Blood Alcohol Content

consumption of alcoholic beverages results in the absorption into the bloodstream of ALCOHOL (etha-nol, also called ethyl alcohol) from the stomach and small intestine. The amount of alcohol distributed in the blood is termed blood alcohol concentration (BAC) and is proportional to the quantity of etha-nol consumed. It is expressed as the weight of alcohol in a fixed volume of blood, for example, grams per liter (g/l) or milligrams per deciliter (mg/dl). The measurement of blood alcohol concentrations has both clinical and legal applications.

Consuming food with alcohol generally decreases the amount of alcohol that can be quickly absorbed into the bloodstream. Consuming more than one drink per hour causes the BAC to increase rapidly, because it is exceeding the rate at which the body can metabolize alcohol. The percentage of body fat that contributes to a person's total weight also affects BAC. A larger proportion of fat provides less body water into which the alcohol can distribute, thus increasing BAC. For this reason, women generally have a higher BAC for a given number of drinks when compared to men.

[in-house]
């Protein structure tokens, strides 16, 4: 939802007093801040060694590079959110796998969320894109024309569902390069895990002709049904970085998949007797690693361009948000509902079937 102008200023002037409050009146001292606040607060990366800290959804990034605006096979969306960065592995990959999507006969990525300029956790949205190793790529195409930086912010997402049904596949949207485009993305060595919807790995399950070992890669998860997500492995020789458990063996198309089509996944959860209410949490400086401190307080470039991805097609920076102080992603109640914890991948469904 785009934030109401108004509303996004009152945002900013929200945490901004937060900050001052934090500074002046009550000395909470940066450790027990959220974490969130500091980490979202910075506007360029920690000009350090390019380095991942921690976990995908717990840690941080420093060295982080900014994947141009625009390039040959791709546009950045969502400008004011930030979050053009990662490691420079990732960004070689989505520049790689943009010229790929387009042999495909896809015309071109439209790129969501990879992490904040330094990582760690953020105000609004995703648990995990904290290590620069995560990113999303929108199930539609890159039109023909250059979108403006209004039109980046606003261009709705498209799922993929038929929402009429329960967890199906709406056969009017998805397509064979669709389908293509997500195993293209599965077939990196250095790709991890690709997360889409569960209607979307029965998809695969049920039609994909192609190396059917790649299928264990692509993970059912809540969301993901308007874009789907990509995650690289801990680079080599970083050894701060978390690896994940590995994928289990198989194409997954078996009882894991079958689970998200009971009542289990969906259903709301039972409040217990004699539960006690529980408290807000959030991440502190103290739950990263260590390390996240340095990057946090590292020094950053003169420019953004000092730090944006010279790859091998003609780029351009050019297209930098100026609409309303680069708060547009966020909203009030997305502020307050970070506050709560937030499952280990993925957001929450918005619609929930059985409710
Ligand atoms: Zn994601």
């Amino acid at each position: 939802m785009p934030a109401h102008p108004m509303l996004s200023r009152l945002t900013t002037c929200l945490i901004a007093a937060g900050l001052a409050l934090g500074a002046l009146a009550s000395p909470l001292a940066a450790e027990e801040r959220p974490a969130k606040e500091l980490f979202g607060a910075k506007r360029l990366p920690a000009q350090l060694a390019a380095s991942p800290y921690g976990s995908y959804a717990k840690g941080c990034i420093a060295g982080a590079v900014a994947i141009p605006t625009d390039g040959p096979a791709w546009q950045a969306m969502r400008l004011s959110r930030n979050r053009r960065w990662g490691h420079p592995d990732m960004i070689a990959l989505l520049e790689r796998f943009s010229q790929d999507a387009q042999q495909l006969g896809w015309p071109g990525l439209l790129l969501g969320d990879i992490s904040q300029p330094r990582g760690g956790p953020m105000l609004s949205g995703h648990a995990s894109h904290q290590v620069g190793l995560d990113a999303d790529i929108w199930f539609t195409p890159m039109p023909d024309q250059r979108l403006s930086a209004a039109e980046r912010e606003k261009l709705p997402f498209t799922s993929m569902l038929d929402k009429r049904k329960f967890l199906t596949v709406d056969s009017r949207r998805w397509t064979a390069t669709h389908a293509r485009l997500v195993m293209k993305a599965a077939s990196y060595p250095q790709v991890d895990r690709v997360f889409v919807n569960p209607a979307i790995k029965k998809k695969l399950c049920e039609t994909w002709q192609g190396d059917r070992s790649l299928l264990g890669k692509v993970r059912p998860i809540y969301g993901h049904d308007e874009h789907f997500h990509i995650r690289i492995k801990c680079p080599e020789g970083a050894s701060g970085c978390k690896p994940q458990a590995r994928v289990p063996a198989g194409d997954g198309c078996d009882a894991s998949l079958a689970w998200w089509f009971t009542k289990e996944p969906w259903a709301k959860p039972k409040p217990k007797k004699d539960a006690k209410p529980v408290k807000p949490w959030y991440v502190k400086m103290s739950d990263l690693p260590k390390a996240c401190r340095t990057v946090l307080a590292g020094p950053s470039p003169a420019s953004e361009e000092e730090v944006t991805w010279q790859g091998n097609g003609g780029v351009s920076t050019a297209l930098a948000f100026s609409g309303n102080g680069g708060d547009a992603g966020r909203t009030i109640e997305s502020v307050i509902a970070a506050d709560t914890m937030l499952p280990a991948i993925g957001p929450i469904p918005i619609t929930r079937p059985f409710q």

(SEE ALSO: Blood Alcohol Concentration, Measures of)


Fisher, H., Simpson, R., & Kapur, B. (1987). Calculation of blood alcohol concentration (BAC) by sex, weight, number of drinks and time. Canadian Journal of Public Health, 78, 300-304.

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